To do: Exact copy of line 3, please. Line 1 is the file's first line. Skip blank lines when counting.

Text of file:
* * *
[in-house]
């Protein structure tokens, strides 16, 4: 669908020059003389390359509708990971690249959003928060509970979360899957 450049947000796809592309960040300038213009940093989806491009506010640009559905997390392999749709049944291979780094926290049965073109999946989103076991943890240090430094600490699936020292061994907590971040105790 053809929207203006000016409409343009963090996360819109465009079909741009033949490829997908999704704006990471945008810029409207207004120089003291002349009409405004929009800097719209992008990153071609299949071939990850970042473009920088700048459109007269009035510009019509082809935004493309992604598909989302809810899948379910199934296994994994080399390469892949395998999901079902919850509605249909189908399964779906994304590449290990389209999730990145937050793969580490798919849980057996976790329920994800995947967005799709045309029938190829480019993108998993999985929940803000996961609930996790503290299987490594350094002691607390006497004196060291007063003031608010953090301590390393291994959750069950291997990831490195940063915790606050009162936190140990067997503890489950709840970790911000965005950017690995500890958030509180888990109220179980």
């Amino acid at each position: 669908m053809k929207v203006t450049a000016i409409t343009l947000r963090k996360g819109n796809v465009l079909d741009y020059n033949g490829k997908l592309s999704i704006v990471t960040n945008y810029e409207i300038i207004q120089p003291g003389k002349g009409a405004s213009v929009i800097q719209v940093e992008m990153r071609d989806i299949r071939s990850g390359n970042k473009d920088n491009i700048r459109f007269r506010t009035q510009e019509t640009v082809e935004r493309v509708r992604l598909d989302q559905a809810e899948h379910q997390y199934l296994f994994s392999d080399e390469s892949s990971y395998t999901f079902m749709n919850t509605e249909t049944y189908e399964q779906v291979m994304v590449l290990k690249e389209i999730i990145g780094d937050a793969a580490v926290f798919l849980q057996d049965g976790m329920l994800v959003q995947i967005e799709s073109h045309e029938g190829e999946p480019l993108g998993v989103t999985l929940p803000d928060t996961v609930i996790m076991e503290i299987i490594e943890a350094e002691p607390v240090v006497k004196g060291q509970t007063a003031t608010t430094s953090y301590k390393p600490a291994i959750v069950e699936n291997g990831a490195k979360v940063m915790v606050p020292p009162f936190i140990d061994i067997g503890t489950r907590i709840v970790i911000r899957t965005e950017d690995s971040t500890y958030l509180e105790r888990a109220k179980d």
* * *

């Amino acid at each position: 669908m053809k929207v203006t450049a000016i409409t343009l947000r963090k996360g819109n796809v465009l079909d741009y020059n033949g490829k997908l592309s999704i704006v990471t960040n945008y810029e409207i300038i207004q120089p003291g003389k002349g009409a405004s213009v929009i800097q719209v940093e992008m990153r071609d989806i299949r071939s990850g390359n970042k473009d920088n491009i700048r459109f007269r506010t009035q510009e019509t640009v082809e935004r493309v509708r992604l598909d989302q559905a809810e899948h379910q997390y199934l296994f994994s392999d080399e390469s892949s990971y395998t999901f079902m749709n919850t509605e249909t049944y189908e399964q779906v291979m994304v590449l290990k690249e389209i999730i990145g780094d937050a793969a580490v926290f798919l849980q057996d049965g976790m329920l994800v959003q995947i967005e799709s073109h045309e029938g190829e999946p480019l993108g998993v989103t999985l929940p803000d928060t996961v609930i996790m076991e503290i299987i490594e943890a350094e002691p607390v240090v006497k004196g060291q509970t007063a003031t608010t430094s953090y301590k390393p600490a291994i959750v069950e699936n291997g990831a490195k979360v940063m915790v606050p020292p009162f936190i140990d061994i067997g503890t489950r907590i709840v970790i911000r899957t965005e950017d690995s971040t500890y958030l509180e105790r888990a109220k179980d």